Our personal cash flow is the underlying tool we use to achieve our financial goals. A salary or some form of compensation for performing a job is typically the most common form of personal cash flow. On a monthly basis, we decide what to do with our cash flow and how it’s allocated ultimately determines whether we’ll be successful. Regardless of how high your income is, if everything is spent on a month to month basis, there isn’t any room to save, invest, or pay down debt. It’s the very definition of living paycheck to paycheck, which no one wants to do! We all strive for the peace of mind financial security can bring. The key to achieving that peace of mind is through gaining a better understanding of your cash flow, allocating it in accordance with your goals and priorities, and ultimately finding ways to increase your cash flow!
Get a Grips on Your Cash Flow
It’s likely you understand what your salary or annual compensation is for your job. That could include a base salary that’s very dependable on a month to month basis and some form of equity compensation such as RSU’s or stock options which can be more variable and dependant on the company’s performance.
Often times, I find, it’s not as likely for people to fully understand where their monthly cash flow is going. Maybe they’re contributing 10% to their 401(k), contributing to a health savings account, and occasionally setting aside cash into a savings account to ultimately be used for a large savings goal such as a down payment. While this picture does provide some context as to how this hypothetical person is using their monthly cash flow, it doesn’t provide the details that are necessary in order to fully understand and allocate cash flow correctly in accordance with goals!
It’s also necessary to understand WHERE, WHY, and HOW MUCH money you’re spending on a monthly basis, as it’s an important component of monthly cash flow. As discussed in the intro paragraph, if everything is spent, there’s nothing leftover to be used towards goals! Going through a budgeting exercise to understand whether you’re spending in line with how you actually want to spend your available cash flow AFTER other goals and priorities are taken care of is key.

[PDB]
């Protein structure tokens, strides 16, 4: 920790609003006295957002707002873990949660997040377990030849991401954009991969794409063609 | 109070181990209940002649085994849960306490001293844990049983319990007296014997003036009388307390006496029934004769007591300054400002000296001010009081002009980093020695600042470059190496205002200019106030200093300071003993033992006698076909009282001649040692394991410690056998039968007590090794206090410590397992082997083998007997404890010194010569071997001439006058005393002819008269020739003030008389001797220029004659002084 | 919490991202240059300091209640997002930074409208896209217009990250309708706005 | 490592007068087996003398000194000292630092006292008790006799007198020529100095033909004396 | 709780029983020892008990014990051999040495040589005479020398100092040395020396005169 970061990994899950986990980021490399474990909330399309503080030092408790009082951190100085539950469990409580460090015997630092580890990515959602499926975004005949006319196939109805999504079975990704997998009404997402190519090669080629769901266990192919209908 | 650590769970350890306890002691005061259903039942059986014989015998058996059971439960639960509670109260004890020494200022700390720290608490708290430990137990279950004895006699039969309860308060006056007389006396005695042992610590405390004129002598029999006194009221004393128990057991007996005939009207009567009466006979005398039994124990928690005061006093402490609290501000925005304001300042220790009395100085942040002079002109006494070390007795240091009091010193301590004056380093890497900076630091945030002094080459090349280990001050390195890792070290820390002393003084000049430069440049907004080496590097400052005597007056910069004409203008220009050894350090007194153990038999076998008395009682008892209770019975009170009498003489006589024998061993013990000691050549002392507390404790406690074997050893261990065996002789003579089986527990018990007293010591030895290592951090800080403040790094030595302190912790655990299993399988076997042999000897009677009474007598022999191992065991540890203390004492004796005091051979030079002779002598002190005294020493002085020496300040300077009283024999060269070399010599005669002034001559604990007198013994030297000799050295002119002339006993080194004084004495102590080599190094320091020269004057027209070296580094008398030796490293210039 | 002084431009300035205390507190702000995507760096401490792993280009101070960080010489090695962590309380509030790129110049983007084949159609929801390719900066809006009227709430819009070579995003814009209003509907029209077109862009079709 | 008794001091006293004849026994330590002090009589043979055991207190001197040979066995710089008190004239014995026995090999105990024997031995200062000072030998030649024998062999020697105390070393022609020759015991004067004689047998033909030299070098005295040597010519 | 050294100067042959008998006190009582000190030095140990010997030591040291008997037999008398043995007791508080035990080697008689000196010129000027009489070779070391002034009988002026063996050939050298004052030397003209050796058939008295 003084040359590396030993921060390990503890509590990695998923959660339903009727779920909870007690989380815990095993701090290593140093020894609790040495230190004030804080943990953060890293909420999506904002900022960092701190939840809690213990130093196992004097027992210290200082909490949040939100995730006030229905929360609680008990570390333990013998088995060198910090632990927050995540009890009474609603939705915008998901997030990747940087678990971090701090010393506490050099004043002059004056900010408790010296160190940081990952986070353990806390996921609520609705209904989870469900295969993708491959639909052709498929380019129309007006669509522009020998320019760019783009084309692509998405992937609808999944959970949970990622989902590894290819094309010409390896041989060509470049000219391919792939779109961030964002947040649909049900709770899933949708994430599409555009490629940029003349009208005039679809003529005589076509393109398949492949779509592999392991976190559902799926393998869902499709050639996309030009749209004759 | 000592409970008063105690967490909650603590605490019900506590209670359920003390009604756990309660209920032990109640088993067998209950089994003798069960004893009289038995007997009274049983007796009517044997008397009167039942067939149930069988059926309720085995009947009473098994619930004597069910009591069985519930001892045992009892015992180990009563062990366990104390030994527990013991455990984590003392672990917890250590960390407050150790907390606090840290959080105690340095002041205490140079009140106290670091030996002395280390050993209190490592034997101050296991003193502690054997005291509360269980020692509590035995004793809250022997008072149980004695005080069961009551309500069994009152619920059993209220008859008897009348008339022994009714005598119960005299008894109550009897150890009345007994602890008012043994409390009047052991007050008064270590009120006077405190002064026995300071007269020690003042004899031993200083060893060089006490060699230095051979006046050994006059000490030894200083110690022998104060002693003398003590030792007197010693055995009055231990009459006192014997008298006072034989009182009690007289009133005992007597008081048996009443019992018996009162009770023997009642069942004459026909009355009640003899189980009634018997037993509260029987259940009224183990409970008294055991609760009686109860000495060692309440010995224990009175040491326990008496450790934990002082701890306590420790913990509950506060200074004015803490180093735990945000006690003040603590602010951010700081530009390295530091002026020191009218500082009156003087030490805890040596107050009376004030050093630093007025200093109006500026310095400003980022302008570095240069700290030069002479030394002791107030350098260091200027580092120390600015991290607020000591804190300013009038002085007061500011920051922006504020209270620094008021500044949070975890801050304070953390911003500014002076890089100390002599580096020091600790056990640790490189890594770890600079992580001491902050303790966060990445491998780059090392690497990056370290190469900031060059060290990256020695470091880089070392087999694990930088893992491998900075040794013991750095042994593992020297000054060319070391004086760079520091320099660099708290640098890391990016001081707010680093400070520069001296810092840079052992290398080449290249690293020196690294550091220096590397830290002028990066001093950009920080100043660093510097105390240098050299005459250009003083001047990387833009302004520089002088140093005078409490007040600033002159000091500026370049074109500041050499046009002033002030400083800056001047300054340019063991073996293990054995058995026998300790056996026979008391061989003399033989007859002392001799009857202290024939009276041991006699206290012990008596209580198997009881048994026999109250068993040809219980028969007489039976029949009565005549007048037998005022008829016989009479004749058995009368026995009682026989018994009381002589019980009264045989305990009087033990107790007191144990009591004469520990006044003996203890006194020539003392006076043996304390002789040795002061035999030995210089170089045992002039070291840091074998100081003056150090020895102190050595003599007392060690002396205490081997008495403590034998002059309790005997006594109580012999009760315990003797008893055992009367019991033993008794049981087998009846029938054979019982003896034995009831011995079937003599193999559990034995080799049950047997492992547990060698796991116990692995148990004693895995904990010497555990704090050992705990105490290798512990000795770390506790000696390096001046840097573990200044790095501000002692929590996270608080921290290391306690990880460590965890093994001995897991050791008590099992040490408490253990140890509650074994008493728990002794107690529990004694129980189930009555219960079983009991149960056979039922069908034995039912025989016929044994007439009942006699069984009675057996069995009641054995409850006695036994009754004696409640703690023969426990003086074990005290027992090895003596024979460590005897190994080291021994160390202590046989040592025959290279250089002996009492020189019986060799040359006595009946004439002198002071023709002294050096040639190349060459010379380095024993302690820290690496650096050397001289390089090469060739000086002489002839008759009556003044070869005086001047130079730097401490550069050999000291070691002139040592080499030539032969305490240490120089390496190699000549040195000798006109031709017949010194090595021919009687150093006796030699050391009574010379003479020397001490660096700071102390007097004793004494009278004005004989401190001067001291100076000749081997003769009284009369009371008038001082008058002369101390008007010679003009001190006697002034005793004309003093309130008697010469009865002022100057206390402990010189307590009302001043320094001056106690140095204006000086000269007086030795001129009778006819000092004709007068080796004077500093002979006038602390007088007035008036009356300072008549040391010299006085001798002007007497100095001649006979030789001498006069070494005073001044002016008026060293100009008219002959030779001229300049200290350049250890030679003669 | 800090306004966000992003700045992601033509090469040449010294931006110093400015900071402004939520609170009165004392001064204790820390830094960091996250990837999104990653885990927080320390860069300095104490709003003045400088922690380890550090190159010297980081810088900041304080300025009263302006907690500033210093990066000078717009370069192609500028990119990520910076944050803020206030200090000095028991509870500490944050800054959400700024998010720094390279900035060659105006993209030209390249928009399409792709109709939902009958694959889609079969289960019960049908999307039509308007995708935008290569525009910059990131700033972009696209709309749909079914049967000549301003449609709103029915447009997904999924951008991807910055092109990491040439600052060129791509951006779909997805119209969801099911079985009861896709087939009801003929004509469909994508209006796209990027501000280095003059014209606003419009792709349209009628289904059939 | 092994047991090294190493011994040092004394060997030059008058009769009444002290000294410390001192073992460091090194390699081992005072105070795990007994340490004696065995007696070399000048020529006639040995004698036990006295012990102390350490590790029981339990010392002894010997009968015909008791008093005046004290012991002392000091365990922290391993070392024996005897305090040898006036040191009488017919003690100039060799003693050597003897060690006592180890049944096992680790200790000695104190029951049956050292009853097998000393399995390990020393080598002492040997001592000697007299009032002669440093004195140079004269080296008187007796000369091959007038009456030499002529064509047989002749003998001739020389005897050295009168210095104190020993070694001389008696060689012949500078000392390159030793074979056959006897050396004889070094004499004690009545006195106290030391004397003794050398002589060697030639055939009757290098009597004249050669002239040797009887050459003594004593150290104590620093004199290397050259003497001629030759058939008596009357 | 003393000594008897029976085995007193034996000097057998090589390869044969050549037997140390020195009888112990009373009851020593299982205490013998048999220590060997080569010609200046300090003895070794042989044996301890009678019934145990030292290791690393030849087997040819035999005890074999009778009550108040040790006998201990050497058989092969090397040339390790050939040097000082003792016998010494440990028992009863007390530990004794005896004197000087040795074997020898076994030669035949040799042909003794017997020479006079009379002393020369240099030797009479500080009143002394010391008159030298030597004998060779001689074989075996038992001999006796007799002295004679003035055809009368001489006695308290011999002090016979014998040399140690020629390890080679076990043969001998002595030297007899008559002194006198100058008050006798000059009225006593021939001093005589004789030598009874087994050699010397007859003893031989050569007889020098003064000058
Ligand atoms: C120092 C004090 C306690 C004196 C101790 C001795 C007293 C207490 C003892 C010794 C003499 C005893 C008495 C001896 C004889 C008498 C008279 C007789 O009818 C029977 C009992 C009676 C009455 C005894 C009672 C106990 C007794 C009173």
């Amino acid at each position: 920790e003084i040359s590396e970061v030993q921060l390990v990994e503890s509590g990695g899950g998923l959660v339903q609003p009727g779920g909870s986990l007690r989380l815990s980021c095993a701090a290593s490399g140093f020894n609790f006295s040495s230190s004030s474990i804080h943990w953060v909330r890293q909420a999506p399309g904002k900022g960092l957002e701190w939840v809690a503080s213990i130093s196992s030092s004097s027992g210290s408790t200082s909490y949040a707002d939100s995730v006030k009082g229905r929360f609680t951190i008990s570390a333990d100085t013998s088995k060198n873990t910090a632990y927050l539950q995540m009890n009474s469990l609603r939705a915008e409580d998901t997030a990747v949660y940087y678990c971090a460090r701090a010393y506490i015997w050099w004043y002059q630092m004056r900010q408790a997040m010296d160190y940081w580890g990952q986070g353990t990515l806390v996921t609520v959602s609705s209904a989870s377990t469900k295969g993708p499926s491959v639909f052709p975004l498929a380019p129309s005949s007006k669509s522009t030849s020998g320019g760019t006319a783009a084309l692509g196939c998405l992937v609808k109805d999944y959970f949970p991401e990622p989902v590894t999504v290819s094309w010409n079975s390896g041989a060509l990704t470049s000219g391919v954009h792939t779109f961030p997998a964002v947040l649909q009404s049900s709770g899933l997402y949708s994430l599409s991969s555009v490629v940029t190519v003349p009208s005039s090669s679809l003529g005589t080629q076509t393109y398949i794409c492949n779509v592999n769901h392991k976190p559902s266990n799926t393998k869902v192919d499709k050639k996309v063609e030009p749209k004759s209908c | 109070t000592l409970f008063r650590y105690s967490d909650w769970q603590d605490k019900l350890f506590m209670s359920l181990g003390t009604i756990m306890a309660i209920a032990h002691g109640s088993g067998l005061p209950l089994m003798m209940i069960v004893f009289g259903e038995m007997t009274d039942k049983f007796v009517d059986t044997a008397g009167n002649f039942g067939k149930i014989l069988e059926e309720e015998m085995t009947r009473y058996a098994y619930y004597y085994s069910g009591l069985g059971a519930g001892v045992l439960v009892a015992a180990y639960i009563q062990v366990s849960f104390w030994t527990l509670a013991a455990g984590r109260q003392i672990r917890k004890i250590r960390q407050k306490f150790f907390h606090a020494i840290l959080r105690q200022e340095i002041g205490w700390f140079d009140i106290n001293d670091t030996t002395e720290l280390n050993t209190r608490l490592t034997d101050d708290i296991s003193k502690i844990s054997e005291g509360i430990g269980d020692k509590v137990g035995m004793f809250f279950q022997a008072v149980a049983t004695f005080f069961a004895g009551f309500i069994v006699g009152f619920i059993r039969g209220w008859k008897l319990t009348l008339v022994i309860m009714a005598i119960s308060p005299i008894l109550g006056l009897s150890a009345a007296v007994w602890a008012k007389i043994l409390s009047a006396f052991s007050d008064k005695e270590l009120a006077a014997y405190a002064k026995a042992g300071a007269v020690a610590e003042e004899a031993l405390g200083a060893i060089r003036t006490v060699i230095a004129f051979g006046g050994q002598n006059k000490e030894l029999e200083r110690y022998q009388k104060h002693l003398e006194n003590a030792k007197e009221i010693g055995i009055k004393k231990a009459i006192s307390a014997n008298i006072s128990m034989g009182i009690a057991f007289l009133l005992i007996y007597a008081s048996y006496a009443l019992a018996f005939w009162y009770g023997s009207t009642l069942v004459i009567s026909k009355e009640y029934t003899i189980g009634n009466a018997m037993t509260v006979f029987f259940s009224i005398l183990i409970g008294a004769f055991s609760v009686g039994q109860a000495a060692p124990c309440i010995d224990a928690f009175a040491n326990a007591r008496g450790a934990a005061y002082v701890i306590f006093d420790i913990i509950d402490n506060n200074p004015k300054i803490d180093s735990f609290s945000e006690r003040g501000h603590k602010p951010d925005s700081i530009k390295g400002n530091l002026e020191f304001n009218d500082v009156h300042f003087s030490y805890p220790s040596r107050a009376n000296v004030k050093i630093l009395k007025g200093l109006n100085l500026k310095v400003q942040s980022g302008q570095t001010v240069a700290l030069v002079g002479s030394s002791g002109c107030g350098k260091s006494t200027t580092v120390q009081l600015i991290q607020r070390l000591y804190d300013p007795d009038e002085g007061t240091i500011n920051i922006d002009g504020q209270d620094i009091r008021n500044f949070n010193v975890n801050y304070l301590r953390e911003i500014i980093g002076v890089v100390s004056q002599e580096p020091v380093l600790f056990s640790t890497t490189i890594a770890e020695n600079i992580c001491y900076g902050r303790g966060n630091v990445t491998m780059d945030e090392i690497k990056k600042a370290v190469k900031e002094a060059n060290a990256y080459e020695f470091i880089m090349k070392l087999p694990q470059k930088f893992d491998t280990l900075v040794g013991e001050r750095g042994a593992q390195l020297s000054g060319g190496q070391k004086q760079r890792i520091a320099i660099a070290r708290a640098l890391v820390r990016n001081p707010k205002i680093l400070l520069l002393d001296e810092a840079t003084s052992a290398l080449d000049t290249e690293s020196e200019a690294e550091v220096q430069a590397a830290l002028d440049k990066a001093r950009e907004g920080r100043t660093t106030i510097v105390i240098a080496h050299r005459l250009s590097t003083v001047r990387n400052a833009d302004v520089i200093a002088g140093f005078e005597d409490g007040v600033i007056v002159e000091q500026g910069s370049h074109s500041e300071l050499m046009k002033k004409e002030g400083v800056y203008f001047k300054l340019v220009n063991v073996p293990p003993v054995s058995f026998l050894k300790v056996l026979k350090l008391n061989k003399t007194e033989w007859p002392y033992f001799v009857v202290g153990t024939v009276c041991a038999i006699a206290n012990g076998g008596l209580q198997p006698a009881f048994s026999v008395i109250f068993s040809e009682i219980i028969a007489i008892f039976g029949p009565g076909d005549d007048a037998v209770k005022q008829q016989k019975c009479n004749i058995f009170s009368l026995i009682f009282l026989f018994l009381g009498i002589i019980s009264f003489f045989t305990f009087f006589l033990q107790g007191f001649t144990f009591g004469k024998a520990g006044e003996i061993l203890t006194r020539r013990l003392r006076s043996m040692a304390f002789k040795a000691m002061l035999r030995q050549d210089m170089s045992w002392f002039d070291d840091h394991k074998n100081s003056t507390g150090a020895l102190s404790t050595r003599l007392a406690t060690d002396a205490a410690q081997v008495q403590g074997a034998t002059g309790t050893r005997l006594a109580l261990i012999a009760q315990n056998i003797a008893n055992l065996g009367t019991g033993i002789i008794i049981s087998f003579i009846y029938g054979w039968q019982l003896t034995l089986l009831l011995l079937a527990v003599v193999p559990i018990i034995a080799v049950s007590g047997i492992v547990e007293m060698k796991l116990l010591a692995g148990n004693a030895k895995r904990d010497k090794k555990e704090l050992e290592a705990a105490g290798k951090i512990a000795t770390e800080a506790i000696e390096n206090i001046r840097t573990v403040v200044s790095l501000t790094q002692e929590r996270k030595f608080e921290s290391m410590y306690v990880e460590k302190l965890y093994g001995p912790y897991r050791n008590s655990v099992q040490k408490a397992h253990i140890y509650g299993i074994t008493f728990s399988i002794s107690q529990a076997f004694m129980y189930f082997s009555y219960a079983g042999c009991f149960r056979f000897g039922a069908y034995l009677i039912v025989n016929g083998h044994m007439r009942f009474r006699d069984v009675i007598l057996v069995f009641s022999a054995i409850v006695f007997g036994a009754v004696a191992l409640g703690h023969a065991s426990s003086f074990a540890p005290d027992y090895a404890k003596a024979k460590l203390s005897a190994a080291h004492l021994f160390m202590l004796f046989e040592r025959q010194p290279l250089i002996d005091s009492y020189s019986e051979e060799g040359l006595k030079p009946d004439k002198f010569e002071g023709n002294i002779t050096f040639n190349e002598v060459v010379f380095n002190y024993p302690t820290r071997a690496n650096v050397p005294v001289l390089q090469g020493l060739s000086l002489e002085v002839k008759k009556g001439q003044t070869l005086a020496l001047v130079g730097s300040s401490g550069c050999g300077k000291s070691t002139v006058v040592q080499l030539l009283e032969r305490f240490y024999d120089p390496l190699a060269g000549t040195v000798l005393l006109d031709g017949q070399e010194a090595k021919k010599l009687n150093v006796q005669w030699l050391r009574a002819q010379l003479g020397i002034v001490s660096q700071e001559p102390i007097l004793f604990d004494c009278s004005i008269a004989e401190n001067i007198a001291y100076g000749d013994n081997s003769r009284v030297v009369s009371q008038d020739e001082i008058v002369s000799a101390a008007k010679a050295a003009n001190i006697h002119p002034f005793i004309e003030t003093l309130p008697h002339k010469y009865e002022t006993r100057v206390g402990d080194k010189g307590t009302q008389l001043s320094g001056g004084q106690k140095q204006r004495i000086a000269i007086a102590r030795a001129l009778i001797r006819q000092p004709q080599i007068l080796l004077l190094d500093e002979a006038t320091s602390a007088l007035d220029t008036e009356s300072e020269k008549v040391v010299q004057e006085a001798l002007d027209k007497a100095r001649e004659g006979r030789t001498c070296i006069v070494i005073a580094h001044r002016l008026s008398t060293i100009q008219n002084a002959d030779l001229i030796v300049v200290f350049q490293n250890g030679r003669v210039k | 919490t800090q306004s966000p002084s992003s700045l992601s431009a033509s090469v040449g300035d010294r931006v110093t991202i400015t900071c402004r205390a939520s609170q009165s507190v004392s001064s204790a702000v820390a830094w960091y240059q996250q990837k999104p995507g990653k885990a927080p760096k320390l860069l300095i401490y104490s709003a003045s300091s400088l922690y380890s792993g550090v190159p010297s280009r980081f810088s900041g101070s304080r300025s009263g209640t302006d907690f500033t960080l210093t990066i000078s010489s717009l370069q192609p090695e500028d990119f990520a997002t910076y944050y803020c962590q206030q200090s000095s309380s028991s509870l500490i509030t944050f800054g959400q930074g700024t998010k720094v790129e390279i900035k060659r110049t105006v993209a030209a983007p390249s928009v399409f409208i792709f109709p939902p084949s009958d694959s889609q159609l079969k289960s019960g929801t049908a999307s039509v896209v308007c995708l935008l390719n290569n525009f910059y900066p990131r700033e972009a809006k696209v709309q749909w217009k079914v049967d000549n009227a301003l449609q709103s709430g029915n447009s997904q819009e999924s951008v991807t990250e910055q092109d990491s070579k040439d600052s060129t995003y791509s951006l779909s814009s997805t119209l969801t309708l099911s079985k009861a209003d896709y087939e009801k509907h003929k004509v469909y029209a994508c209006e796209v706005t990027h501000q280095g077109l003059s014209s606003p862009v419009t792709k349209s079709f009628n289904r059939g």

However, without jumping ahead of ourselves, I always recommend to tackle the savings, investing, and debt pay down rates first. If these are taken care of, you should feel comfortable spending whatever’s left each month on living and variable expenses such as vacations, eating out, or whatever it is you most enjoy. While there isn’t a perfect percentage of monthly cash flow that should be allocated for long-term investments, short-term savings, or debt pay down, the more you’re able to put towards these goals the more likely and faster you will achieve them.
Once you understand how you’re currently managing your cash flow, you can begin to explore ways to increase it!
Reduce Variable and/or Living Expenses
First, an obvious way to increase your cash flow is to simply reduce what you’re spending on living expenses and/or other variable expenses each month. Through a budgeting exercise, you may identify things you’re spending money on that you regret or that don’t necessarily add much value to you. If that’s the case, cut it from your budget!
Another way to “force” yourself to spend in line with your budget and to increase cash flow towards other goals is to automate all your savings, investments, and debt pay down. That way whatever’s leftover each month is what you know is available for variable expenses. If you only spend that allotted cash using a debit card or actual cash, you can force yourself to spend within that budget.
If you own a home, rental property, or have aspirations to do either, it can be a great way to build your cash flow. It’s easier than ever to rent out a room, or entire home using tools such as Airbnb. If the rental income is greater than what you pay for the mortgage, insurance, property taxes, and any maintenance and repairs, then you’re essentially increasing your cash flow. Whatever is left over can be used towards other goals.
What I’d be wary of in building rental income is it’s a concentrated investment. If the real estate market in your area experienced a downturn and you used debt to fund the purchase, you could potentially be at the mercy of the housing market. If rental prices go down as well, you could potentially not cover all the fixed expenses associated with the property and essentially have an investment that’s performing negatively in the short-term.